Discipline and the Stocks Everyone Loves

Cramer likes hot stocks, but he also cares about valuation.
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So now

Red Hat

(RHAT)

joins

Redback

(RBAK)

and

Juniper

(JNPR) - Get Report

among Wall Street's most loved.

These are stocks that apparently make people insensitive to price. Investors just don't care about price issues with these guys. Periodically the market gets a bead on a couple of stocks and just doesn't let up. We saw it in

Remedy

(RMDY)

and

Clarify

(CLFY)

. We saw it in

Wellfleet

,

Synoptics

and

Cisco

(CSCO) - Get Report

. We saw it with

UUNet

and

Spyglass

(SPYG) - Get Report

. And, of course, we saw it with

Yahoo!

(YHOO)

,

Excite

and that mob.

Understand the force behind this: mutual fund love. Sometimes it knows no bounds. A couple of funds will buy these stocks every day with every marginal dollar. They will build positions in them and gun them. That's how some of these funds play. (I am not including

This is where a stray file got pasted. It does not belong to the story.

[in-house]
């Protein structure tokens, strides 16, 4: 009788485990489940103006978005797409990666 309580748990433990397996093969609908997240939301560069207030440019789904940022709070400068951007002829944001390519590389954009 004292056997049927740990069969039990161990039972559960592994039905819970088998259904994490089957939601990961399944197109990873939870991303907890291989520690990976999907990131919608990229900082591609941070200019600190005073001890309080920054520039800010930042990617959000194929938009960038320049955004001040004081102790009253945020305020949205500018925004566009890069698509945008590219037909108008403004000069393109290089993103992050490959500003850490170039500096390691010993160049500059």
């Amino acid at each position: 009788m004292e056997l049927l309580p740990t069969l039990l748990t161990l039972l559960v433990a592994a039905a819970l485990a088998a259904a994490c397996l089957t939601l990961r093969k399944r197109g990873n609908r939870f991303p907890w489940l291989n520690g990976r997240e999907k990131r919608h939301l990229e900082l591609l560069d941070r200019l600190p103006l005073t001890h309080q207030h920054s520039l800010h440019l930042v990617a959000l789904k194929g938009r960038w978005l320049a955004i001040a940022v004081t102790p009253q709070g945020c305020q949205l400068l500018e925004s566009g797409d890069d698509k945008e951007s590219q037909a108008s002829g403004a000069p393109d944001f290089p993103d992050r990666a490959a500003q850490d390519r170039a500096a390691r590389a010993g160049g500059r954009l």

Copper Mountain

(CMTN)

and

Brocade

(BRCD)

, but don't email me. I see the mutual fund crush on those stocks, too.)

I like these companies, but I actually think about valuation. That's the worst mistake you can make in the short term, but it's quite logical in the long term.

Right now we're in the short term.

I am trying to modify my "mistake" by keeping small positions in these stocks and not getting shaken out by the 15- and 20-point up moves that happen for these. But talk about rough! The toughest thing in the world is to not blow out of an overvalued stock that is up 10.

That is the definition of discipline in this market.

James J. Cramer is manager of a hedge fund and co-founder of TheStreet.com. At time of publication, his fund was long Excite@Home, Juniper, Redback, Red Hat and Yahoo!. His fund often buys and sells securities that are the subject of his columns, both before and after the columns are published, and the positions that his fund takes may change at any time. Under no circumstances does the information in this column represent a recommendation to buy or sell stocks. Cramer's writings provide insights into the dynamics of money management and are not a solicitation for transactions. While he cannot provide investment advice or recommendations, he invites you to comment on his column at

jjcletters@thestreet.com.